Through a series of complex and strange circumstances, I've found myself taking a great interest in diving into those dusty archives and telling the stories most have forgotten, or never learned…about segregated schools, about exploitation of Mexican Americans, exclusion of African Americans, about the KKK, about protest and social change that came very slowly, and continues to come.
Recently, as a result of a documentary I'm working on, I've begun diving into the history of Fullerton (and Orange County's) LGBT community. This is another part of the history of my town that is not widely known or well-documented in any official capacity. But here's why it matters: Fullerton, California, this sleepy suburban town, produced the most anti-LGBT politician in US history: State Senator John Briggs. In 1978, Briggs proposed a proposition that would have made it legal for public schools to fire teachers for being gay.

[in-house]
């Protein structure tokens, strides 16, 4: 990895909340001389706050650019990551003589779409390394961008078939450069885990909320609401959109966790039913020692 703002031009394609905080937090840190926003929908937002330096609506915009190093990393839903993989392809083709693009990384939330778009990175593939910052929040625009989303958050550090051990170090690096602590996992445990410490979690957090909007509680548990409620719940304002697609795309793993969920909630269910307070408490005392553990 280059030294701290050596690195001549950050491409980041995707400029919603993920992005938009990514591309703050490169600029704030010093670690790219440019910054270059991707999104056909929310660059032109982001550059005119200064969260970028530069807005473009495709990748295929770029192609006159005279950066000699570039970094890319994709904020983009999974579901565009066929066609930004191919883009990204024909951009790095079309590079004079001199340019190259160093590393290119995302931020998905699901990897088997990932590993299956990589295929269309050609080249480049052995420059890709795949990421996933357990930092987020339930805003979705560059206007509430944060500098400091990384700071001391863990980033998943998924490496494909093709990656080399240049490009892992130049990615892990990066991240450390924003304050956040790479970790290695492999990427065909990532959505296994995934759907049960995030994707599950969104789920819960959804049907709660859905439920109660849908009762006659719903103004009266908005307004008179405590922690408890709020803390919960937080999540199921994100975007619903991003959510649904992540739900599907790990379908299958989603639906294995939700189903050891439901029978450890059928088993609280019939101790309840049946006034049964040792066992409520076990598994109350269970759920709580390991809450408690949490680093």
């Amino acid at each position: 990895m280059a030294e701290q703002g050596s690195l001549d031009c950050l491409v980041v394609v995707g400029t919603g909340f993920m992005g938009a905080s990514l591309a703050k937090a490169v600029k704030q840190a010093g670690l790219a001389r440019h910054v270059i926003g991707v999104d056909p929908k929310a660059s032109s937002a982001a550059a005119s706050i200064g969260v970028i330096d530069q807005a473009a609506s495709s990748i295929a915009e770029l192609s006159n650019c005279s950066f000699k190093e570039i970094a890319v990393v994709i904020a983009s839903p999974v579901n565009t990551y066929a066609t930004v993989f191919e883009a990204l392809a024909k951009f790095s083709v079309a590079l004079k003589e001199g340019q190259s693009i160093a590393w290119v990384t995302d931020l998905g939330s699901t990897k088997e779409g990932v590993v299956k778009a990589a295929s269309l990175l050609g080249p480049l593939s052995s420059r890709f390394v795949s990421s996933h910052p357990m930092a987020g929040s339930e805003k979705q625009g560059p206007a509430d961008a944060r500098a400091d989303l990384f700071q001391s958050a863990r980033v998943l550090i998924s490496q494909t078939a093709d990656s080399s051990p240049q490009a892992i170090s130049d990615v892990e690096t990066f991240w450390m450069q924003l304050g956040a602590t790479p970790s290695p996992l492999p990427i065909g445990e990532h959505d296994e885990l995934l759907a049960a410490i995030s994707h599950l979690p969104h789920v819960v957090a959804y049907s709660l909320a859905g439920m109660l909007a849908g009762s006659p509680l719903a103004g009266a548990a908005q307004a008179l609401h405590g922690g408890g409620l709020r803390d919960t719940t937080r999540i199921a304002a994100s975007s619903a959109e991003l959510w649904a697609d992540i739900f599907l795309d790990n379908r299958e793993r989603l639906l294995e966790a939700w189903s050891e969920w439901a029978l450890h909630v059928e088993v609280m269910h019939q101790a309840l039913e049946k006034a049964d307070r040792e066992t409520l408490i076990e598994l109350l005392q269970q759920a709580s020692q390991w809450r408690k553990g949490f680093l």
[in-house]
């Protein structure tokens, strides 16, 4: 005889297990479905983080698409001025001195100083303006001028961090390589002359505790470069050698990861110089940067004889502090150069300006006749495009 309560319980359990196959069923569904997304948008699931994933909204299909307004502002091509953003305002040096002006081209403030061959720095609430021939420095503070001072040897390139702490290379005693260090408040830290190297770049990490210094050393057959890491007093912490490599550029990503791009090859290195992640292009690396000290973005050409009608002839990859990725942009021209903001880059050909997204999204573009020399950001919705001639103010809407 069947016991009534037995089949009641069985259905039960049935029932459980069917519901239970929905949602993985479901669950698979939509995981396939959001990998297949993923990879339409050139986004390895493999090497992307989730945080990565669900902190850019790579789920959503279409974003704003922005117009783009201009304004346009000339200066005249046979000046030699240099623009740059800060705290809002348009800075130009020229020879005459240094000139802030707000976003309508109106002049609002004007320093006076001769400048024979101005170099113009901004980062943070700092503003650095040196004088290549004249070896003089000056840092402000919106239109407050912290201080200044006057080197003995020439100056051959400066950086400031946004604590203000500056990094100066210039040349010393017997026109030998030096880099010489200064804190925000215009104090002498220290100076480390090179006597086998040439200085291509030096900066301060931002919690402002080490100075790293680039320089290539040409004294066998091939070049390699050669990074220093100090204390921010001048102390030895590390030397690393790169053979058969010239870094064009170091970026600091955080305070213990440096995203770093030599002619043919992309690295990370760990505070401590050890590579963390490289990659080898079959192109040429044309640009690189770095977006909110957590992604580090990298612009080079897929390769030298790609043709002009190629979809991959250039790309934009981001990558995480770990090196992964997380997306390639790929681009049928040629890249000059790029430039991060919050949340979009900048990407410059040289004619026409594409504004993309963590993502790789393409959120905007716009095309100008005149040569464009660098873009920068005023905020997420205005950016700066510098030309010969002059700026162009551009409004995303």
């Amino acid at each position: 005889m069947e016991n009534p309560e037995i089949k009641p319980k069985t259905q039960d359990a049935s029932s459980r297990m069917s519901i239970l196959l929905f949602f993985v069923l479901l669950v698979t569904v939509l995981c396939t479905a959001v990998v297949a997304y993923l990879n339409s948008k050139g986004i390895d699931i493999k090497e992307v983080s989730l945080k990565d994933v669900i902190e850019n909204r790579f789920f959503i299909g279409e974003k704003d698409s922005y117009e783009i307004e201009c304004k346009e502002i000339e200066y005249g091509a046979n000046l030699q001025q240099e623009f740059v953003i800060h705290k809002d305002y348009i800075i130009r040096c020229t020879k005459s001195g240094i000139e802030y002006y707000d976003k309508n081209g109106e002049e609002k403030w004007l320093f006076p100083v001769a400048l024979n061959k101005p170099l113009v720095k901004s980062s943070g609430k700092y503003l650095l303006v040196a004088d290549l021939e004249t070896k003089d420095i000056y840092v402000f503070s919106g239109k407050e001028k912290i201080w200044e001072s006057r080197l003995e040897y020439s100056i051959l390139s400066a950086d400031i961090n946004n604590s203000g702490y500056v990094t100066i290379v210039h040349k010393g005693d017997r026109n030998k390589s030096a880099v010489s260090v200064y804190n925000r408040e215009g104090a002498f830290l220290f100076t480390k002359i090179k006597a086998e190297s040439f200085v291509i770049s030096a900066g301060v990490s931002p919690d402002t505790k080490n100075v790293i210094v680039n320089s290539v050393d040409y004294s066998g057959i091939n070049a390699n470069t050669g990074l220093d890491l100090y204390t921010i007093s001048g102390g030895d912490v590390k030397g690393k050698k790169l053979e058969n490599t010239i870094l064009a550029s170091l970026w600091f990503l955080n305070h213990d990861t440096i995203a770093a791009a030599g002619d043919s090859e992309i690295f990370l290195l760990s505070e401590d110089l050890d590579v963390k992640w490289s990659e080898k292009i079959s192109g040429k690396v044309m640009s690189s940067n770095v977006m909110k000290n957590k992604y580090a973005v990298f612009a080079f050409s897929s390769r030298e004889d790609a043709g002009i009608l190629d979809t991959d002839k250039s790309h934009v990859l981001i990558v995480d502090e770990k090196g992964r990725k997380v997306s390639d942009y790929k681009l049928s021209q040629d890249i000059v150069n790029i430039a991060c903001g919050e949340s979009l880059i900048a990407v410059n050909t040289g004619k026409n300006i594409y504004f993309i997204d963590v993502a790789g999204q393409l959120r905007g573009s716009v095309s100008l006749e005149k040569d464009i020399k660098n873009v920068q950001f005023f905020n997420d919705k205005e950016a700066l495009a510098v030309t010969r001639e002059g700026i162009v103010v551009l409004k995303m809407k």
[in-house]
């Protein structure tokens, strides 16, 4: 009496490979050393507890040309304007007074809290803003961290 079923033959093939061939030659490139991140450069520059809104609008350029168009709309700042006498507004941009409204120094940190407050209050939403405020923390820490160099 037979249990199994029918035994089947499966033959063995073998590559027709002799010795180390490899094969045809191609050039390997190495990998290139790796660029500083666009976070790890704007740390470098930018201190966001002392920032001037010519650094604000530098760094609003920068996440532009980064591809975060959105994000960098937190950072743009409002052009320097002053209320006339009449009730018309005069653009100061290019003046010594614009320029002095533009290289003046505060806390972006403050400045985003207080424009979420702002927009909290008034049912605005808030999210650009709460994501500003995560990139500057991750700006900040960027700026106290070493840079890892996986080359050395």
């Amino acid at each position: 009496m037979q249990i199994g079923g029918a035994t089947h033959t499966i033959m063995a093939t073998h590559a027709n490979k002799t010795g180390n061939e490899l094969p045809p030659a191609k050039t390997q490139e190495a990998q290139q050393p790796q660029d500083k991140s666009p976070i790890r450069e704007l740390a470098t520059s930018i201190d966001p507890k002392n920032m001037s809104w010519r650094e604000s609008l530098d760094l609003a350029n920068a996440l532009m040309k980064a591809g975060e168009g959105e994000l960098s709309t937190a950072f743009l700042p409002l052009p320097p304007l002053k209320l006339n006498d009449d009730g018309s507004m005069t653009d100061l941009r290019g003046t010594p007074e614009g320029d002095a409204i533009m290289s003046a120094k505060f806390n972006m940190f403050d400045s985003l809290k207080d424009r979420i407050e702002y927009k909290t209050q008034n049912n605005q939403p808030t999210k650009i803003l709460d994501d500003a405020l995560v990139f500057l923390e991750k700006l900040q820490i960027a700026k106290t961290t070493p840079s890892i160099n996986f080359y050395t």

This is a tremendously important historical fact which raises all kinds of interesting questions like: What was the social/political/religious climate in Fullerton in 1978 that would have made such a thing possible? What other local politicians and leaders proposed discriminatory measures like this? It's deeply embarrassing and uncomfortable to think about but it's also deeply important because it's true. It really happened.
My film is about an art exhibit in support of marriage equality and the LGBT community, but it is also about local history, specifically local LGBT history. I feel inspired to tell these previously untold stories because so far no one's bothered to tell them. At least not in the form of a documentary film. How is it that a straight guy like me, who grew up in a conservative church in Fullerton, ended up making a documentary about art and local LGBT history and social change? I don't know, but its happening and I'm excited to be working on it, because it's all true.
Here's a clip from the film-in-progress in which I discuss a timeline installation I made of Orange County LGBT history: